The Team DaVinci pneumatics guide has long been the recognized authority on combat robot pneumatics, but 'Buzz' and 'Zander' didn't tip all their secrets. I think it's time for a few more tricks to see the light of day.
Let's start with the basic pneumatic system diagram from the Team DaVinci pneumatic tutorial:
This system provides efficient and controlled high-force movement of the ram in both directions -- but the speed of operation can be improved...
High-pressure gas flows from the storage tank to a regulator that reduces the pressure to a safe level for the rest of the system.
The reduced pressure gas flows at a moderate rate (due to flow restriction in the regulator) into the buffer tank, which holds a sufficient quantity of gas ready to quickly flow into the pneumatic ram.
The 5-port solenoid valve directs pressurized gas into either the 'extend' (push) or 'retract' (pull) side of the ram, venting the gas from the other side of the ram to allow motion.
The 'bottleneck' in this type of system is typically the 5-port valve, which is often too restrictive of gas flow to allow effective flipper motion.
Two Things at Once
Two things happen simultaneously when a 5-port solenoid valve is powered:
Pressure builds in the ram to extend to flipper mechanism, but flipper motion is impeded by residual pressure on the retract side of the cylinder. The faster the pressure from the retract side is vented, the quicker than more powerful is the flipper extension. There are several ways to improve exhaust efficiency.
- Pressurized gas flows into the 'extend' side of the ram; and
- The gas pressure holding the 'retract' side of the ram is vented.
Quick Exhaust Valves
The Quick Exhaust Valve (QEV) is typically mounted right on the ram retract port. It passively allows gas to flow into the cylinder to retract the ram, but as soon as the gas pressure in the line from the solenoid valve drops below the pressure in the ram the QEV pops open a BIG port for the gas to rush out.
Adding a QEV is simple and effective. The valve is powered entirely by gas pressure differential and requires no external power or control.
If the retract side of your ram is never pressurized, you don't need to worry about pulling pressure out of it. Many flipper styles will retract from gravity when the 'extend' side is vented, and many more will retract with a little assist from a spring or even a bungee cord.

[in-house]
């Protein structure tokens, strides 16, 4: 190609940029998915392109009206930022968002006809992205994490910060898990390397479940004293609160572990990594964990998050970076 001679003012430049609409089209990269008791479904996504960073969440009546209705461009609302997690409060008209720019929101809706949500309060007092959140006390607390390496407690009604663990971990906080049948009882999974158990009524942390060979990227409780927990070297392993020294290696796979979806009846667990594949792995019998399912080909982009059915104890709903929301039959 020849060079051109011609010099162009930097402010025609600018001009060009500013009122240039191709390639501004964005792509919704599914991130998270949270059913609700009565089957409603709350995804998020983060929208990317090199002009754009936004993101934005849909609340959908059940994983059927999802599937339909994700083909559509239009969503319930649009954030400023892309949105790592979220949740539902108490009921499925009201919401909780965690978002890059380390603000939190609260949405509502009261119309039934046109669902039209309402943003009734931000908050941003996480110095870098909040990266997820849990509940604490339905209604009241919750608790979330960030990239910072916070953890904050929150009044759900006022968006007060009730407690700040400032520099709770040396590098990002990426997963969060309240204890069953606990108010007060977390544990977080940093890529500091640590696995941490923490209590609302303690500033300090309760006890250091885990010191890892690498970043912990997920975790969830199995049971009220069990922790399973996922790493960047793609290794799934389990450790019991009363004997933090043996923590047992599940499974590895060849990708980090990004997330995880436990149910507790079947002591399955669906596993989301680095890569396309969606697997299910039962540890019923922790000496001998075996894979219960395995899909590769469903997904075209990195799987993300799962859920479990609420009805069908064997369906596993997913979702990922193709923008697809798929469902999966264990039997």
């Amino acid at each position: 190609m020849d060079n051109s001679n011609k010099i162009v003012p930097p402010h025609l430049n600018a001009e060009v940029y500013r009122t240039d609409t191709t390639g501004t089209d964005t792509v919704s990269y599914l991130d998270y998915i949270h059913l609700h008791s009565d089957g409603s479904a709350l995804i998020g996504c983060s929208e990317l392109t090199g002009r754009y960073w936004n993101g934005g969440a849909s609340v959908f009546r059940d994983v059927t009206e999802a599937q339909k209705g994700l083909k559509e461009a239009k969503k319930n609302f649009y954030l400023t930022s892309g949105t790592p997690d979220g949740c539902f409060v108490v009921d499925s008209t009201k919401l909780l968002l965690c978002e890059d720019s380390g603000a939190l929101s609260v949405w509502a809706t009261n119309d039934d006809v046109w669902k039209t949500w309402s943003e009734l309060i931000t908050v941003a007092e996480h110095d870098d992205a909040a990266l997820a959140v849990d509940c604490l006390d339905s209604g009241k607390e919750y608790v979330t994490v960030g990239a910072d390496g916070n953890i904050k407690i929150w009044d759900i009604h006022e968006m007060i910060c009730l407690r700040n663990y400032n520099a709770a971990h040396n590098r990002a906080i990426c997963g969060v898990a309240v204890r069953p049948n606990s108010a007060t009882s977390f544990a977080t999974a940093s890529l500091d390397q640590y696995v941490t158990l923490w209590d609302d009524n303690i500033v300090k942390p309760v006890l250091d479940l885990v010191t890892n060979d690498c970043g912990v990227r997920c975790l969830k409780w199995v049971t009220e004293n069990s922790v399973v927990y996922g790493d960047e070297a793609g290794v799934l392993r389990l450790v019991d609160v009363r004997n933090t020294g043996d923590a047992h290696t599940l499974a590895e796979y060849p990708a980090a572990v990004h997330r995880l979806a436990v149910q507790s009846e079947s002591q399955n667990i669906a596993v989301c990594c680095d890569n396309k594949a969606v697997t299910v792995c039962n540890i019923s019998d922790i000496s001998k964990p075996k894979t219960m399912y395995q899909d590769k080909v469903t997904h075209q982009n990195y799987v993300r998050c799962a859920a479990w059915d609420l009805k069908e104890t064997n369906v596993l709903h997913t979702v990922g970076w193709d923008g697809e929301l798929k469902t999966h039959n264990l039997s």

Replace the 5-port solenoid valve with a 3-port solenoid valve, and leave the retreact port on the ram open to the air. Since the retract side of the ram is never pressurized you can drill additional vents on that end of the ram to let the air exit even quicker.
Drop-Pressure Trigger Systems
Paintball guns use a QEV to store a fixed volume of pressurized gas in a buffer tank and then release it to fire a paintball. This makes for economical use of the gas supply and a quick exit of gas from the buffer. This same method can be used to dump gas from a buffer tank into a pneumatic ram faster than a conventional solenoid valve.
The set-up moves the buffer tank downstream from your solenoid valve and attaches a QEV to the tank in the same way it usually attaches to the ram retract port. The QEV holds presurized gas in the buffer tank until the solenoid vents, then it very rapidly dumps the pressurized gas directly into the ram for explosive flipping power. A small poppet valve vents the ram.
De-pressurizing at the end of the match is a little tricky. The pressure vent valve must be between the QEV and the buffer tank or the weapon will fire when you attempt to bleed off pressure. Some event organizers will require a second bleed valve between the pressure regulator and the solenoid valve.
Unregulated Poppet Valves with Leaky Rams
Commonly called a 'Full Pressure Insect Flipper', this is more like setting off a firecracker under a soup can than a real pneumatic system. A disposable CO2 cartridge attaches directly to a simple 2-port poppet valve that opens for just an instant and shoots a tiny squirt of high-pressure gas into a deliberately VERY leaky pneumatic ram. The gas blasts the flipper upward and quickly leaks out before pressure builds to explosive levels -- you hope (video).
Small high-pressure solenoid poppet valves are commercially available but the leaky ram is custom, and if you don't get the venting right the ram turns into a grenade. Very inefficient, very dangerous, and very not-legal in any tournament I know about.
Why mention this awful system here? There is a safe and legal use for a 'leaky' pneumatic ram and a poppet valve with regulated gas pressure. If your flipper design allows for a gravity-powered retraction, you can replace the solenoid valve in a conventional system with a high-flow poppet valve to get an improved flipper action. You shut the poppet valve off as soon as the flip is complete, and a small 'leak' anywhere downstream from the valve will allow the ram to 'leak down' for a slow retract.
If your design does require a pressure-driven retract, there are several designs with multiple solenoid or poppet valves that allow each end of the ram to be independently pressureized and vented. Control of these systems is a bit more complex than a single-throw switch on your transmitter, but you gain maximum power and speed in both ram directions.
The pictured system uses twin 3-port solenoid valves. Triggering either will pressurize that end of the ram. As soon as current to the valve is removed the ram is vented, ready for a quick return when the other side is pressurized. Similar systems use four poppet valves -- two on each side.
More robot help: 4QD PRO-120 Speed Controller -- Peizo Gyros for Combat Robots -- Futaba T6XAPS Programming -- Ask Aaron - Combat Robot Q&A